EEG and electrodermal activity in girls with attention-deficit/hyperactivity disorder



Publication Details

Dupuy, F. E., Clarke, A. R., Barry, R. J., Selikowitz, M. & McCarthy, R. (2014). EEG and electrodermal activity in girls with attention-deficit/hyperactivity disorder. Clinical Neurophysiology, 125 (3), 491-499.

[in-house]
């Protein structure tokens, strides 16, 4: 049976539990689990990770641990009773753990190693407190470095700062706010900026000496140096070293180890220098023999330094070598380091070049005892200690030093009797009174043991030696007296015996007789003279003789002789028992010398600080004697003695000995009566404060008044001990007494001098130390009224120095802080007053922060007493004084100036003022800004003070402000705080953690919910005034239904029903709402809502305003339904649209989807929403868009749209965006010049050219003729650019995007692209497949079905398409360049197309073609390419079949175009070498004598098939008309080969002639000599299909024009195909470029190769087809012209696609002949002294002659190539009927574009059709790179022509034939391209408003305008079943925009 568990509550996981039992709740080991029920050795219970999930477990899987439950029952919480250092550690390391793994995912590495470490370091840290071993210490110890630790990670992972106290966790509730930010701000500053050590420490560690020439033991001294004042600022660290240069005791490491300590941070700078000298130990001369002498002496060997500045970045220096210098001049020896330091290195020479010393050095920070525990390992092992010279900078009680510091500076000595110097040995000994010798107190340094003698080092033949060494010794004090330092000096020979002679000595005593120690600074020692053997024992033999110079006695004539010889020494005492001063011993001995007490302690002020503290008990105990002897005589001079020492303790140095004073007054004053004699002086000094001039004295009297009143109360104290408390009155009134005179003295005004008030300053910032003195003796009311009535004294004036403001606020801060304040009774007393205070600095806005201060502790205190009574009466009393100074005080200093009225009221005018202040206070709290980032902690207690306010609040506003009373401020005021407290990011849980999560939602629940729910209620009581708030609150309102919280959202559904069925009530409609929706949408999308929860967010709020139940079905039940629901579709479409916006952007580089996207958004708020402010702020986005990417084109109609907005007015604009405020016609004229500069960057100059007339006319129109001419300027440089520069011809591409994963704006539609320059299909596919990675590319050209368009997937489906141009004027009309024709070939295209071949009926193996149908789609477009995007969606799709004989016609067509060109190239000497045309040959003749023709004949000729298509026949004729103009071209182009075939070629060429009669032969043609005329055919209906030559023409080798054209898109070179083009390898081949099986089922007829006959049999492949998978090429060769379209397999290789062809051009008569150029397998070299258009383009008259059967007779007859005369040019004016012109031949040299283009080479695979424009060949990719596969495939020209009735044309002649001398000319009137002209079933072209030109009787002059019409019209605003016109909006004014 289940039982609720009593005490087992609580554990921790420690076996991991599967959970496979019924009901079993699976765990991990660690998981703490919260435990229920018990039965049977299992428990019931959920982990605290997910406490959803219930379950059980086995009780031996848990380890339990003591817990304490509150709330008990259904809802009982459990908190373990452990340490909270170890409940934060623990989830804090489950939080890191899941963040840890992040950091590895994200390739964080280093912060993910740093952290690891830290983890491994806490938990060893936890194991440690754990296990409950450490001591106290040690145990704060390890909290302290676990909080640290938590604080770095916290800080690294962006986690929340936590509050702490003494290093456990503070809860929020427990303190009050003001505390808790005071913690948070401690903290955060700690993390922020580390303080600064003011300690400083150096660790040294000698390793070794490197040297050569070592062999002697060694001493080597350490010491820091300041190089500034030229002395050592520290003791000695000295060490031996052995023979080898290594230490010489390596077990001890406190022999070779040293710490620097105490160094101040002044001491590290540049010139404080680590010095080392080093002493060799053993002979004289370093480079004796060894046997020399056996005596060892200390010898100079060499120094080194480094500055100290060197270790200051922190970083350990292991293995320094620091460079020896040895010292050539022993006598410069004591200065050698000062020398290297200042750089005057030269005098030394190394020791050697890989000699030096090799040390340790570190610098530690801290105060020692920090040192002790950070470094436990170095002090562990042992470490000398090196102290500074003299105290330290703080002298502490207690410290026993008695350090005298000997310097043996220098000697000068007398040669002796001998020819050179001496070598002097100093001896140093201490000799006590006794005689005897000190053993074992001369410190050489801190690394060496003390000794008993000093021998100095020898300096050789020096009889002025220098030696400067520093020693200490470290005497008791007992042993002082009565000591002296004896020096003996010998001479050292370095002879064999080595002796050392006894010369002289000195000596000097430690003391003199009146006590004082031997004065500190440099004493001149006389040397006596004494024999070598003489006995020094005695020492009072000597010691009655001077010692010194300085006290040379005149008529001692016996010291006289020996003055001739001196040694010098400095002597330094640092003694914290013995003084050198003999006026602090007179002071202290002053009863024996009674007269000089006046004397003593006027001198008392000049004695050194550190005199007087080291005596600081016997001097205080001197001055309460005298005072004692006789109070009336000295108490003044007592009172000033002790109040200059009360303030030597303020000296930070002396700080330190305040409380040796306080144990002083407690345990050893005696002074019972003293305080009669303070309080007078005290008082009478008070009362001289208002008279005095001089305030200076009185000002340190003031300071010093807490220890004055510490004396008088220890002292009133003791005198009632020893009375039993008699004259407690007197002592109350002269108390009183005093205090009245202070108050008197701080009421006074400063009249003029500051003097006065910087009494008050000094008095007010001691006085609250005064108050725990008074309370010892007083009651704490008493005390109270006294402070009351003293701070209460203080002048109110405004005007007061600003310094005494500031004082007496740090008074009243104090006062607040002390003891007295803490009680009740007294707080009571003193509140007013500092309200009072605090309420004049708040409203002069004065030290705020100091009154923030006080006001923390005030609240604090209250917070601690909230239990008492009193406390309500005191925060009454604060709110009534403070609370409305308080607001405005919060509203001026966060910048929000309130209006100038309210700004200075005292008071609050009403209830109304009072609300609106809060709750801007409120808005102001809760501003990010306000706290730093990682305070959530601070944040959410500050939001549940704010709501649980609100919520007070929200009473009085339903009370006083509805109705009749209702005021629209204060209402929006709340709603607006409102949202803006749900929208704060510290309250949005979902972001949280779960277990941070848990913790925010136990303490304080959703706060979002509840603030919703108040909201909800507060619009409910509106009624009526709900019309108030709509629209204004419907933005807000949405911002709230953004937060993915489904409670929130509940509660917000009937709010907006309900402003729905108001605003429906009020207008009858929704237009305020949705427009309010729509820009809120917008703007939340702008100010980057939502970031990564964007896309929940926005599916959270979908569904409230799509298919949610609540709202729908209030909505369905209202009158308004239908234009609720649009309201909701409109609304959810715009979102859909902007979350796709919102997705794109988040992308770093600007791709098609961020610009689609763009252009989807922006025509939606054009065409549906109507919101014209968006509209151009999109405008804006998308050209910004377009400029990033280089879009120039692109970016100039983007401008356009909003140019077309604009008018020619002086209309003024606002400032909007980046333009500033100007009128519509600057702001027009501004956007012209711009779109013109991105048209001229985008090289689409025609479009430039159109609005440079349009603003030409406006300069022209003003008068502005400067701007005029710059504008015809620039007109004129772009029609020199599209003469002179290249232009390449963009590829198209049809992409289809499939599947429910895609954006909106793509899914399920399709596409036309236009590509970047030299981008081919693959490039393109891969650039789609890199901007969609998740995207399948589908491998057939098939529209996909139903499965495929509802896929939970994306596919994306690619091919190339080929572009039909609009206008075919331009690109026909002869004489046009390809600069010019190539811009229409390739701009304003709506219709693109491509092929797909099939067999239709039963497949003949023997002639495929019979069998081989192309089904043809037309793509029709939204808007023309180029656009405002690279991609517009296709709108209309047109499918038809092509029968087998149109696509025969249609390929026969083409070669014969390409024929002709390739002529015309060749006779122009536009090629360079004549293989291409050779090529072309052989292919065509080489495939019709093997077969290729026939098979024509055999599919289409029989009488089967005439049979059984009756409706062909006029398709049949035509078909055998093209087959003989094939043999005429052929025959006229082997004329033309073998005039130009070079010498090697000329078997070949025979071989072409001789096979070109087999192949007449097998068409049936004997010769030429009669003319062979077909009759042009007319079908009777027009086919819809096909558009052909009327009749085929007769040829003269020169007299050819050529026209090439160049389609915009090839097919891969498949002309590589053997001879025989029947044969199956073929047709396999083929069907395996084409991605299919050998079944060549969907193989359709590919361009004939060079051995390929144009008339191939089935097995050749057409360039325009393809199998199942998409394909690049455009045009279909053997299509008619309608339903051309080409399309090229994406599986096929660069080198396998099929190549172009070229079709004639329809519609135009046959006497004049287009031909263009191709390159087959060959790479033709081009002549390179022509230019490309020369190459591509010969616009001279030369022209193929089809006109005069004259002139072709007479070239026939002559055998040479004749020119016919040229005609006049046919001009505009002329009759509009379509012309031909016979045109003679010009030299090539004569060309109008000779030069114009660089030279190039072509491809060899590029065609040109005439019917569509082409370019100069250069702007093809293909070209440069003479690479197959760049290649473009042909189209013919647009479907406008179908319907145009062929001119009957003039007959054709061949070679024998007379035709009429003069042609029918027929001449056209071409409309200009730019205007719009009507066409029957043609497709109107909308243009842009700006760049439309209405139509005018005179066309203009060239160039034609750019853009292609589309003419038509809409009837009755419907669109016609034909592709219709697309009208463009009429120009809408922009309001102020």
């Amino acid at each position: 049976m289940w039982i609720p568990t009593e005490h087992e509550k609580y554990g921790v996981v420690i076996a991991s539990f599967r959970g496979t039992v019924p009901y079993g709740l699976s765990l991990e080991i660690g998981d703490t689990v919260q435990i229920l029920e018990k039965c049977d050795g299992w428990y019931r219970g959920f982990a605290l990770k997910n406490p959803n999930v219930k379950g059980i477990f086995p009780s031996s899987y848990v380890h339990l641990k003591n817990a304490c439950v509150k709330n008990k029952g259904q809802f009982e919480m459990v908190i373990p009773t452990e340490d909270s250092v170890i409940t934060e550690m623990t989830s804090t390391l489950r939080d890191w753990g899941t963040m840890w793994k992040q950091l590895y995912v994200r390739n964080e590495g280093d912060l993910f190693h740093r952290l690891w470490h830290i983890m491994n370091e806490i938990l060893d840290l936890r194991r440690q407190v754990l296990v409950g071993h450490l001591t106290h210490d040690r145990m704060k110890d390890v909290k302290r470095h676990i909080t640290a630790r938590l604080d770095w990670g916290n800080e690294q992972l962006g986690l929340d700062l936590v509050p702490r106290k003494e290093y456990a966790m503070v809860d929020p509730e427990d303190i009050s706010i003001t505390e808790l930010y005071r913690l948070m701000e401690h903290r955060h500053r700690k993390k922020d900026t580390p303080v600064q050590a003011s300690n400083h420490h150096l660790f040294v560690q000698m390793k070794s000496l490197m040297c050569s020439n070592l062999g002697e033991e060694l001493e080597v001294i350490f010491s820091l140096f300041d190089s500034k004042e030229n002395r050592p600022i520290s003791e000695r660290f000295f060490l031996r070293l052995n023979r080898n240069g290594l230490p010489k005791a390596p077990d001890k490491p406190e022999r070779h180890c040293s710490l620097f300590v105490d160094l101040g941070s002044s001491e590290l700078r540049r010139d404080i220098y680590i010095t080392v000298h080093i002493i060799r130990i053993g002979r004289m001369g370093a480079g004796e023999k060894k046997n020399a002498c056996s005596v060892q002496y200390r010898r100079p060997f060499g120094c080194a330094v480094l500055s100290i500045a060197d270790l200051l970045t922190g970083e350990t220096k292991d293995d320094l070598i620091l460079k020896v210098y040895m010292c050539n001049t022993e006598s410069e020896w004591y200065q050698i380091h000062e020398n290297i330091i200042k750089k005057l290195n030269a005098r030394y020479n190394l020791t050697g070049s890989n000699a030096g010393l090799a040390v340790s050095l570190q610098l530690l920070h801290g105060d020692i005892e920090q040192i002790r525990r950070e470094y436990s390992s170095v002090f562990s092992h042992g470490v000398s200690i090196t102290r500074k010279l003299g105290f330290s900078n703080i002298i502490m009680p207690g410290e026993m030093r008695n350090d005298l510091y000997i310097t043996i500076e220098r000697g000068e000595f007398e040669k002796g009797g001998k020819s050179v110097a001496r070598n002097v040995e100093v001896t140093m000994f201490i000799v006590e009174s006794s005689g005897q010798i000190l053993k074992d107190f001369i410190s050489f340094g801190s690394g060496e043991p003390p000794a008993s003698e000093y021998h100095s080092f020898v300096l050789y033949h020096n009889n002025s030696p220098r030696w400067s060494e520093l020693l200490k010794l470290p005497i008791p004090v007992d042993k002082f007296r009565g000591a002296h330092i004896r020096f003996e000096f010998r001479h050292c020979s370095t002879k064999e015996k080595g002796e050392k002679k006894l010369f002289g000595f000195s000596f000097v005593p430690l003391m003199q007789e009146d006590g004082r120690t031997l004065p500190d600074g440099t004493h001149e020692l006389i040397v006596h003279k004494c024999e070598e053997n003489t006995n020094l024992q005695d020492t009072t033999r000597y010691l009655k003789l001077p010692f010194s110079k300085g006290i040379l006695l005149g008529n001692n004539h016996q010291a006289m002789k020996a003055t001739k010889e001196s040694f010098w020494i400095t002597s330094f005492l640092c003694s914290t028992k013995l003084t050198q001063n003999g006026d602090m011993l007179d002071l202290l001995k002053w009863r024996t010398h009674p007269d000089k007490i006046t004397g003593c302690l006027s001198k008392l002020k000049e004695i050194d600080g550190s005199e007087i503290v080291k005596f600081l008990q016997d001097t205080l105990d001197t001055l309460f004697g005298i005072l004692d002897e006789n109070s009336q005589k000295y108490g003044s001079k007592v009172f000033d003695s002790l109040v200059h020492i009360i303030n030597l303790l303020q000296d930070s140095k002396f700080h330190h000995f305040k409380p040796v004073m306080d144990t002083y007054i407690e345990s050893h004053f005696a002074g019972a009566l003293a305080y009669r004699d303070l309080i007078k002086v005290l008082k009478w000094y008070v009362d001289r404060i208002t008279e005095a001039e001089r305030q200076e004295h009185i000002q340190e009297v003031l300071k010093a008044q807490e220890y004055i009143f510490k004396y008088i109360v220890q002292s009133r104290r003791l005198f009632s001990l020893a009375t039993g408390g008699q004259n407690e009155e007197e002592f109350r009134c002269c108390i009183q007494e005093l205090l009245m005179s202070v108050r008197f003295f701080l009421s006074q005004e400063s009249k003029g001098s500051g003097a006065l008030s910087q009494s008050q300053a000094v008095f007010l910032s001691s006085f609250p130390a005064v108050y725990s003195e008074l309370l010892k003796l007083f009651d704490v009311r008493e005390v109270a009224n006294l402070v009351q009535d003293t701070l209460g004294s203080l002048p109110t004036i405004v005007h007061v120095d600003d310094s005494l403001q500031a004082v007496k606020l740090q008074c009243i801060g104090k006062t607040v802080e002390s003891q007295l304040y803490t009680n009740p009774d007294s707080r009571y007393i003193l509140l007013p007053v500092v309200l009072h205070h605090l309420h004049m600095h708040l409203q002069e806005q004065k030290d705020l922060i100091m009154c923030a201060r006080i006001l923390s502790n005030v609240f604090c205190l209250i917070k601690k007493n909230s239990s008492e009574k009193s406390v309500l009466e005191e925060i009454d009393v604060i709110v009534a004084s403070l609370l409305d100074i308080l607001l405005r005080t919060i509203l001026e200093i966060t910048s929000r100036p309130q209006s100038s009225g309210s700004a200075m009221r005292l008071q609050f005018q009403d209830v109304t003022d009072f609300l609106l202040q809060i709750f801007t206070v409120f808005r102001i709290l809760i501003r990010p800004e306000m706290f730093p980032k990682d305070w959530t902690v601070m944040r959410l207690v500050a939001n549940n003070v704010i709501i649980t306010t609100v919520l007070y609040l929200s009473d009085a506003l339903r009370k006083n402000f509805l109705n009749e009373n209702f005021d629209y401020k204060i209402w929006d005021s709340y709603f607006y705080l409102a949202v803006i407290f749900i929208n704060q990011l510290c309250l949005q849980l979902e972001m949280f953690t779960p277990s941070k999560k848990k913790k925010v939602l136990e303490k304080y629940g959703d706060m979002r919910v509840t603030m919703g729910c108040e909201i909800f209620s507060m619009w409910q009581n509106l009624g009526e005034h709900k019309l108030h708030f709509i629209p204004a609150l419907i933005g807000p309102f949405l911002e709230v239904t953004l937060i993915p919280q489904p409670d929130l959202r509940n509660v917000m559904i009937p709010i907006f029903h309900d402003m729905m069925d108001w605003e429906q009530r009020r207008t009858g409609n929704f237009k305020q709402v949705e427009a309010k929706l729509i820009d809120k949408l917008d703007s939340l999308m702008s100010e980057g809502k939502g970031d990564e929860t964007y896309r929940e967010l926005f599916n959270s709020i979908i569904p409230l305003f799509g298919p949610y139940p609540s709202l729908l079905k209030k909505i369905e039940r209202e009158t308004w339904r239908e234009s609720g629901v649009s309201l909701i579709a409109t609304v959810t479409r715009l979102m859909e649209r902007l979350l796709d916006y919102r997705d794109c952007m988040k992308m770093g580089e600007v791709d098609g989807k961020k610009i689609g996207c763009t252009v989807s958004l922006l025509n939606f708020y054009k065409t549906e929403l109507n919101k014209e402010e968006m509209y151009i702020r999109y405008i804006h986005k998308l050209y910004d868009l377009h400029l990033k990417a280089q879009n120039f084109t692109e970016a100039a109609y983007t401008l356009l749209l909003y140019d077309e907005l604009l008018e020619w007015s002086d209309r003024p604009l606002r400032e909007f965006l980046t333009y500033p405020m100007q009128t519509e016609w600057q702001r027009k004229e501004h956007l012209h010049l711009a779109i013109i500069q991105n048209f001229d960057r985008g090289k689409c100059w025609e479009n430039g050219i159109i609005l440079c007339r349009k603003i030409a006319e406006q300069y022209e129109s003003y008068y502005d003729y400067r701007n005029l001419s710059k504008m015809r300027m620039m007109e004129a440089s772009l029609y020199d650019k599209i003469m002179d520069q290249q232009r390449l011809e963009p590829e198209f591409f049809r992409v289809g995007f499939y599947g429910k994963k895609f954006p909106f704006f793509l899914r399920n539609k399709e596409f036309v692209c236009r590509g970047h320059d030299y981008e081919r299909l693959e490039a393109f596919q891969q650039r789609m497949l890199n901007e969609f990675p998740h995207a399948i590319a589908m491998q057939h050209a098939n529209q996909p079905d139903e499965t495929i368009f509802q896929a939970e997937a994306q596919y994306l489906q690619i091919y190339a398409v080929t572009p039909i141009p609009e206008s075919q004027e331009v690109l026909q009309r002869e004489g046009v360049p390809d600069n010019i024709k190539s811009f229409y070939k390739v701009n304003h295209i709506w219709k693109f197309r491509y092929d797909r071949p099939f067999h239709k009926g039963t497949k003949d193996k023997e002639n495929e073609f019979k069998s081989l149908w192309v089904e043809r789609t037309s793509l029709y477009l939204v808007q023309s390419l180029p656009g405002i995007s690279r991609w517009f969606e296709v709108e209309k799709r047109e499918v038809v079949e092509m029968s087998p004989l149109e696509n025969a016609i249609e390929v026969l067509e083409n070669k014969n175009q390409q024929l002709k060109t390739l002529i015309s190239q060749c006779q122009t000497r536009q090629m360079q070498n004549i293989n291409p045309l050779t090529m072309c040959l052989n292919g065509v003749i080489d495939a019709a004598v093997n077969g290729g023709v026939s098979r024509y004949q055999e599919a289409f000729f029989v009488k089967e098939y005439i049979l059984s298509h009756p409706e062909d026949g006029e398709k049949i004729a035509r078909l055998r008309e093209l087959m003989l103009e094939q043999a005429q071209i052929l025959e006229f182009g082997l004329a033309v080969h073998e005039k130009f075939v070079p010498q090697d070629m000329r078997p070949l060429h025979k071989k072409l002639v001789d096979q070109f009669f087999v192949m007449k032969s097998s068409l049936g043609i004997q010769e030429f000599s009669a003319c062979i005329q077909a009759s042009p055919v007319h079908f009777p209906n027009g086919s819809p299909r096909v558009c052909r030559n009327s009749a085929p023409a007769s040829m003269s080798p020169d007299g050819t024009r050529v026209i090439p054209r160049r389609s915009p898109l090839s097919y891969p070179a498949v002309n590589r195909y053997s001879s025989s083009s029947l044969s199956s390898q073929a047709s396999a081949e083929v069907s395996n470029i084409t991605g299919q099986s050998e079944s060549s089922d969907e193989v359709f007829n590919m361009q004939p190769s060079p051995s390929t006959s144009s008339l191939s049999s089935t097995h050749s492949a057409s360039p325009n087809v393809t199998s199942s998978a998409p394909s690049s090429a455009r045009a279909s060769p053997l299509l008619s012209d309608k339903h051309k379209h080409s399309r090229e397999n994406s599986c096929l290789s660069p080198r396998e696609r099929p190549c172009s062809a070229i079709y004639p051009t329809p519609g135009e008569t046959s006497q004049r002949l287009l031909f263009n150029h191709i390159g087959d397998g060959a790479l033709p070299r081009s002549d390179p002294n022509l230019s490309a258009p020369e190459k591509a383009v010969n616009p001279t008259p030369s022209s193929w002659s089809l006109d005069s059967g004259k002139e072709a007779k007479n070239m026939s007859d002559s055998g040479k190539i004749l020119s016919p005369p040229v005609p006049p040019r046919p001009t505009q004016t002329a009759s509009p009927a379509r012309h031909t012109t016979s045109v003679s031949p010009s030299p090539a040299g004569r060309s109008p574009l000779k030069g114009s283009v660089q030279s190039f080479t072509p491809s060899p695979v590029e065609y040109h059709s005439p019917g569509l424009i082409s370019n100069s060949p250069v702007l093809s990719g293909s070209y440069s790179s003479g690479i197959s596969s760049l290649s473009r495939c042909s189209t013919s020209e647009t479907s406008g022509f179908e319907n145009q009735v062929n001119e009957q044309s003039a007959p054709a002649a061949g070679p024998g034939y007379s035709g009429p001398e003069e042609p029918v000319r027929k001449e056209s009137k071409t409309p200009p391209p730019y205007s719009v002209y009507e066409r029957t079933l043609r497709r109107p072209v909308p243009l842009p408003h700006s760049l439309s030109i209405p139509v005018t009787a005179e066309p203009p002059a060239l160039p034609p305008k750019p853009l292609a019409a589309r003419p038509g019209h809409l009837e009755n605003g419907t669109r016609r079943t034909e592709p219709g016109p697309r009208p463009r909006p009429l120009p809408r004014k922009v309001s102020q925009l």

Objective This study investigated the Hypoarousal Model of Attention-Deficit/Hyperactivity Disorder (AD/HD) in girls. Methods 40 girls with AD/HD and 40 girl controls (aged 7-12 years) had an eyes-closed resting EEG recorded from 19 electrodes and Fourier transformed. Estimates for total power, absolute and relative power in the delta, theta, alpha, beta and gamma frequency bands, and theta/beta ratio were analysed in nine cortical regions. Skin conductance level (SCL) was simultaneously recorded. Regression analyses explored relationships between symptoms and physiology. Results Compared with controls, girls with AD/HD had globally elevated relative delta, globally reduced absolute beta, and globally reduced absolute and relative gamma activity. Girls with AD/HD also had lower mean SCL. Inattentive symptoms were predicted by elevated frontal relative delta, reduced SCL, and reduced temporal relative gamma activity, while elevated hyperactive-impulsive symptoms correlated with elevated frontal relative delta activity in both the patient and control groups. Conclusions These EEG results are comparable with the limited female AD/HD literature. Girls with AD/HD are hypoaroused, indicated by reduced SCL, and appear to have an anomalous arousal mechanism. Absolute and relative gamma results are similar to previous findings in AD/HD children. Symptom correlations with physiology offer intriguing insights for future research. Significance This is the first study to examine CNS arousal exclusively in girls with AD/HD.

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